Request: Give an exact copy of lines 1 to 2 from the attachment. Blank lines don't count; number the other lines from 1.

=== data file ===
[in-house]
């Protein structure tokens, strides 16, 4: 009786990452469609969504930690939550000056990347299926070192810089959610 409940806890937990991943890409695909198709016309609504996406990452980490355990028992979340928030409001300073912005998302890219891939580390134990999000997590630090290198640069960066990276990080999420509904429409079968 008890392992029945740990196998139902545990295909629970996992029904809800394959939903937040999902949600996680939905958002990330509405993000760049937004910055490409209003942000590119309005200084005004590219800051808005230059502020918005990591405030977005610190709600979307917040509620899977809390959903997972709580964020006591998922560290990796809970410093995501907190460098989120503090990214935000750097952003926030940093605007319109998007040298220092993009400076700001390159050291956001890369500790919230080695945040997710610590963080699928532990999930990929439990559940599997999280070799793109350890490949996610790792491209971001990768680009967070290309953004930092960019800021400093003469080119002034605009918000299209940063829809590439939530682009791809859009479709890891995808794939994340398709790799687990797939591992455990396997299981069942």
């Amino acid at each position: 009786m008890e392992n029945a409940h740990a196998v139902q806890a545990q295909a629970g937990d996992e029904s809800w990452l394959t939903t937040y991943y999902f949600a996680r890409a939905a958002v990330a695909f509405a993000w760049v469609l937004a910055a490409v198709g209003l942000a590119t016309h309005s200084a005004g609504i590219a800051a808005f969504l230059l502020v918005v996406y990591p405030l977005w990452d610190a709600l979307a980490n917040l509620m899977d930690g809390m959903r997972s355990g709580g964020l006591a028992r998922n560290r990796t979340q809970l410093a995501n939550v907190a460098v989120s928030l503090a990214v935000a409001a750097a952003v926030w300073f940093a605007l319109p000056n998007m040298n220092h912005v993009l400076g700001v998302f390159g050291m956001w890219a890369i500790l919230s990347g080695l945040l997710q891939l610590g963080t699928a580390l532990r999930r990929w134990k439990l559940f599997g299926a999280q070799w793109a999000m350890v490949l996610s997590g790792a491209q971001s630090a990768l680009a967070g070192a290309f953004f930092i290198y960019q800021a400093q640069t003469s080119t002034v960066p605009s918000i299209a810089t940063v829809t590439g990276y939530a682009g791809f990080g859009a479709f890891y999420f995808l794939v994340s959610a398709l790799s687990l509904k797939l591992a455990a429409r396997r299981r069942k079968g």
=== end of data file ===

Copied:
[in-house]
């Protein structure tokens, strides 16, 4: 009786990452469609969504930690939550000056990347299926070192810089959610 409940806890937990991943890409695909198709016309609504996406990452980490355990028992979340928030409001300073912005998302890219891939580390134990999000997590630090290198640069960066990276990080999420509904429409079968 008890392992029945740990196998139902545990295909629970996992029904809800394959939903937040999902949600996680939905958002990330509405993000760049937004910055490409209003942000590119309005200084005004590219800051808005230059502020918005990591405030977005610190709600979307917040509620899977809390959903997972709580964020006591998922560290990796809970410093995501907190460098989120503090990214935000750097952003926030940093605007319109998007040298220092993009400076700001390159050291956001890369500790919230080695945040997710610590963080699928532990999930990929439990559940599997999280070799793109350890490949996610790792491209971001990768680009967070290309953004930092960019800021400093003469080119002034605009918000299209940063829809590439939530682009791809859009479709890891995808794939994340398709790799687990797939591992455990396997299981069942």